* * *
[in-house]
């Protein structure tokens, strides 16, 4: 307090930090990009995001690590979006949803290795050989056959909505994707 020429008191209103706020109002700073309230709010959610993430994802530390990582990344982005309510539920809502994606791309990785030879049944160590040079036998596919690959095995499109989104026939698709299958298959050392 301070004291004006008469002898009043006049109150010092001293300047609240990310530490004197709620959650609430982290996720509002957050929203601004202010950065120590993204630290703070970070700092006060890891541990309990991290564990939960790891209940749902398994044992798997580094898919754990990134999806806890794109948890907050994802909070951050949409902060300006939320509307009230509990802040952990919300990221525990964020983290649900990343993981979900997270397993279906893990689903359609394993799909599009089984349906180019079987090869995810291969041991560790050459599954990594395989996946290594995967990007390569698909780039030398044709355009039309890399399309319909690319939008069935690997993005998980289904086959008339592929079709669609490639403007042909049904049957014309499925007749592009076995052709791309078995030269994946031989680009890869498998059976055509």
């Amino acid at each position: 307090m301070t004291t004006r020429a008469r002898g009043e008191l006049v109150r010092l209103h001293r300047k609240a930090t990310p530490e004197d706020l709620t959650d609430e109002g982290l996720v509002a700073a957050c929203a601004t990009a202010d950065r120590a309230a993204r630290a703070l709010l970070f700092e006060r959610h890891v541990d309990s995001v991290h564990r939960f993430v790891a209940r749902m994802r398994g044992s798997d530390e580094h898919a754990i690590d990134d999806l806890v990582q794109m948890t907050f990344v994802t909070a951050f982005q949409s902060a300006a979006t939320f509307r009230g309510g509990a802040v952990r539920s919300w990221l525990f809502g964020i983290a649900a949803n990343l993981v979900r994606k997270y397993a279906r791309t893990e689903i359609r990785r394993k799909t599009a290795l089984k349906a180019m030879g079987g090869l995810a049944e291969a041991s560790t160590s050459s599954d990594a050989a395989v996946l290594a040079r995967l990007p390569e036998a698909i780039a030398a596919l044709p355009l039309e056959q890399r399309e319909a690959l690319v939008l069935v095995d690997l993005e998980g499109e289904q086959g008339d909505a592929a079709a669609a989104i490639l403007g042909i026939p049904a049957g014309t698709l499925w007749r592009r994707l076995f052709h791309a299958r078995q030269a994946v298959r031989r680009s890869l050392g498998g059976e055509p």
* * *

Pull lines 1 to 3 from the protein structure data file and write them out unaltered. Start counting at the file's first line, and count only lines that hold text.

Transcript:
[in-house]
């Protein structure tokens, strides 16, 4: 307090930090990009995001690590979006949803290795050989056959909505994707 020429008191209103706020109002700073309230709010959610993430994802530390990582990344982005309510539920809502994606791309990785030879049944160590040079036998596919690959095995499109989104026939698709299958298959050392 301070004291004006008469002898009043006049109150010092001293300047609240990310530490004197709620959650609430982290996720509002957050929203601004202010950065120590993204630290703070970070700092006060890891541990309990991290564990939960790891209940749902398994044992798997580094898919754990990134999806806890794109948890907050994802909070951050949409902060300006939320509307009230509990802040952990919300990221525990964020983290649900990343993981979900997270397993279906893990689903359609394993799909599009089984349906180019079987090869995810291969041991560790050459599954990594395989996946290594995967990007390569698909780039030398044709355009039309890399399309319909690319939008069935690997993005998980289904086959008339592929079709669609490639403007042909049904049957014309499925007749592009076995052709791309078995030269994946031989680009890869498998059976055509």
């Amino acid at each position: 307090m301070t004291t004006r020429a008469r002898g009043e008191l006049v109150r010092l209103h001293r300047k609240a930090t990310p530490e004197d706020l709620t959650d609430e109002g982290l996720v509002a700073a957050c929203a601004t990009a202010d950065r120590a309230a993204r630290a703070l709010l970070f700092e006060r959610h890891v541990d309990s995001v991290h564990r939960f993430v790891a209940r749902m994802r398994g044992s798997d530390e580094h898919a754990i690590d990134d999806l806890v990582q794109m948890t907050f990344v994802t909070a951050f982005q949409s902060a300006a979006t939320f509307r009230g309510g509990a802040v952990r539920s919300w990221l525990f809502g964020i983290a649900a949803n990343l993981v979900r994606k997270y397993a279906r791309t893990e689903i359609r990785r394993k799909t599009a290795l089984k349906a180019m030879g079987g090869l995810a049944e291969a041991s560790t160590s050459s599954d990594a050989a395989v996946l290594a040079r995967l990007p390569e036998a698909i780039a030398a596919l044709p355009l039309e056959q890399r399309e319909a690959l690319v939008l069935v095995d690997l993005e998980g499109e289904q086959g008339d909505a592929a079709a669609a989104i490639l403007g042909i026939p049904a049957g014309t698709l499925w007749r592009r994707l076995f052709h791309a299958r078995q030269a994946v298959r031989r680009s890869l050392g498998g059976e055509p």